was the guitar from which the music had formerly protruded.  My father 
was very talented, especially when he was drunk and naked.  I knew from 
the look on his face that he had finally killed my mother.  He had 
always tried to kill her too.  This time, he had done it.  And I knew. 

I shut the door back, being careful not to make noise and disturb my
father.  I turned to Beth and walked slowly toward her.  I whispered to 
her softly, and she looked deep into my eyes, and I into hers, “Get 
dressed.”  She did as I told her, and I did the same.  I threw open the 
window and looked down at the ground below us.  It would not hurt us 
terribly to jump. 

My sister was shivering violently.  “It's cold, Jon,” she whispered.  At
least she knew to whisper.  I gathered a comforter from her bed and 
wrapped it around her.  “Jump out the window,” I said, “and roll when 
you hit the ground, or you'll break your legs.” 

She did as I told her, and I followed soon after.  My heel hit the
ground and I gave a yell.  I got up quickly and gathered my sister, 
saying, “Stay close to me,” and running, running away from my father 
and my murdered mother, running towards the woods that seemed so 
inviting as opposed to my naked and drunken father.  It had not snowed, 
though it was very cold, so our journey was not hampered by anything 
other than my sister's sickness and the gash on my heel, newly opened 
by the fall.  We ran to the edge of the woods, and I turned back toward 
the house a final time.  My father was staring out the window, naked, 
his eyes colder than the woods could have ever been.  We turned and ran 
through the trees. 

We ran until we could no longer feel our legs beneath us, stumbling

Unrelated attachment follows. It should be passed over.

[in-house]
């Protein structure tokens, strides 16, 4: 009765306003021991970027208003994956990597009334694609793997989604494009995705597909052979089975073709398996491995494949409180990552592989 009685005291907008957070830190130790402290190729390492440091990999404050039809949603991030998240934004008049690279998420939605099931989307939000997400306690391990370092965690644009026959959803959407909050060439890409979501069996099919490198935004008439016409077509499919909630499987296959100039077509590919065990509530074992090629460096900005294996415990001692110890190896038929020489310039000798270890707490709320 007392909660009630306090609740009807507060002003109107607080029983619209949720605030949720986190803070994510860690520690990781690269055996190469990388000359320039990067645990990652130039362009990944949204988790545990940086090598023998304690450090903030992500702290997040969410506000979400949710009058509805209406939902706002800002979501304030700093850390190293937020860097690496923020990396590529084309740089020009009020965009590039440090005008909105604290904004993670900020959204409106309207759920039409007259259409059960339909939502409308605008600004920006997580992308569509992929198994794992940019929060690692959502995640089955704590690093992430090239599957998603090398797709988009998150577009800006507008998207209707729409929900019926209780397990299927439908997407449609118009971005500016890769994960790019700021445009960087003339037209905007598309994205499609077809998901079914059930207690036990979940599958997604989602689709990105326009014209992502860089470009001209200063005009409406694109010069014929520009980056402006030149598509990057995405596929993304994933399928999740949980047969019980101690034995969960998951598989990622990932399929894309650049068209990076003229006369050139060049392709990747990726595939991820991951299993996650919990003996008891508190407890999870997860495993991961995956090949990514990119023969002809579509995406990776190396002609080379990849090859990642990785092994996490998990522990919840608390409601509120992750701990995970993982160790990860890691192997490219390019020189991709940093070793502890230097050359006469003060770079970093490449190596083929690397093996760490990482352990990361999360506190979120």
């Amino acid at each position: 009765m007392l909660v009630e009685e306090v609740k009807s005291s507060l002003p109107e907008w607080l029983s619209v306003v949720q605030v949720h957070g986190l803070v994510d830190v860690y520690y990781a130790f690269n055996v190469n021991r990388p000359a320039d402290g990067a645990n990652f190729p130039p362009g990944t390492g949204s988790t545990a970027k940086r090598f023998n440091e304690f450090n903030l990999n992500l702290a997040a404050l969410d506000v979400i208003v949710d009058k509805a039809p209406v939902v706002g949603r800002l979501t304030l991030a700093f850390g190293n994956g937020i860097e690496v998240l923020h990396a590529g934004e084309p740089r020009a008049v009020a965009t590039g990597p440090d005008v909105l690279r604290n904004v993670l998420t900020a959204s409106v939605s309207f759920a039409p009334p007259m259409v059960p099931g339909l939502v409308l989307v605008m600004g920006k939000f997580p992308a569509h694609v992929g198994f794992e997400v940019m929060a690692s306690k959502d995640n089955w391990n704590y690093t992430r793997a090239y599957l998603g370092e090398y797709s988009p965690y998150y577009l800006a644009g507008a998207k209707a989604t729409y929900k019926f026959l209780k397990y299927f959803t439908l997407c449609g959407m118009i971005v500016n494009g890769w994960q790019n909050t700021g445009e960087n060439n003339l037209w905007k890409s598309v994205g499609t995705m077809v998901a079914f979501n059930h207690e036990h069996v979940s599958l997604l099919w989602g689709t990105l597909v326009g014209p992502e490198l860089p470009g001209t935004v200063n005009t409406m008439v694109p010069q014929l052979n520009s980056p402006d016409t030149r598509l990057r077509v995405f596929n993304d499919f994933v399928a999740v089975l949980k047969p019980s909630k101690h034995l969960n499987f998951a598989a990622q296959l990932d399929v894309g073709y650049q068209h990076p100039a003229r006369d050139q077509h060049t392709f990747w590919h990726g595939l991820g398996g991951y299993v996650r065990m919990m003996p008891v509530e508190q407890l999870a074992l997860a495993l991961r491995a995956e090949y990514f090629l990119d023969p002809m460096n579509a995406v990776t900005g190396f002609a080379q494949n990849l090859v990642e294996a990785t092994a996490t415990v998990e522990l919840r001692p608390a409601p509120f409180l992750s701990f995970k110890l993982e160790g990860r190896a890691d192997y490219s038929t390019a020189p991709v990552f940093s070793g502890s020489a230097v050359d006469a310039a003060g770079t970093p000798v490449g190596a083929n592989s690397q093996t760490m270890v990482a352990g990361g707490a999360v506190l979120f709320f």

among the thicket and Beth tripping on the giant blanket still wrapped 
about her.  There is nothing so blind as flight.  I could not have 
foreseen the consequences of my cowardice.  The air was freezing and 
Beth was coughing.  It was only autumn, and cold as cold can be.  The 
leaves had turned beautiful shades of yellow and orange and red, though 
none had yet fallen.  The moon shone bright and full, lighting our path 
through the tightly grouped trees.  We ducked and weaved through the 
forest, fleeing from our evil past and toward our desolate future that 
we had yet to behold. 

We had known our past life, and now this one, and we had seen no
pleasure.  Our mother was dead.  We could only assume that no pleasure 
existed ahead.  We came to the river running through the woods, frozen 
with the air.  This is where we decided to rest, for we knew our father 
had not given chase.  I lay down in the frozen grass beneath a giant 
maple tree, and Beth lay next to me, wrapped tightly in her blanket.  
“Look, Jon,” she said.  “I can see my breath.”  She breathed heavily 
and I could see the plumes of her breath under the light of the moon.  
I smiled and said, “Yes, you can.”  I breathed also to comfort her. 

“Jon?” 

“Yes.” 

“Why did we run away from home?” 

“Because we had to.” 

“Why?” 

“Father's eyes are evil.” 

“What?” 

“Nothing, Beth.  You should sleep.” 

“But I'm cold.”  She coughed violently, spitting blood intermittently. 

“I know, Beth.  But you'll have to go to sleep.” 

“I'm hungry, Jon.” 

“Ok.  I'll go find some food.  But promise me you'll go to sleep after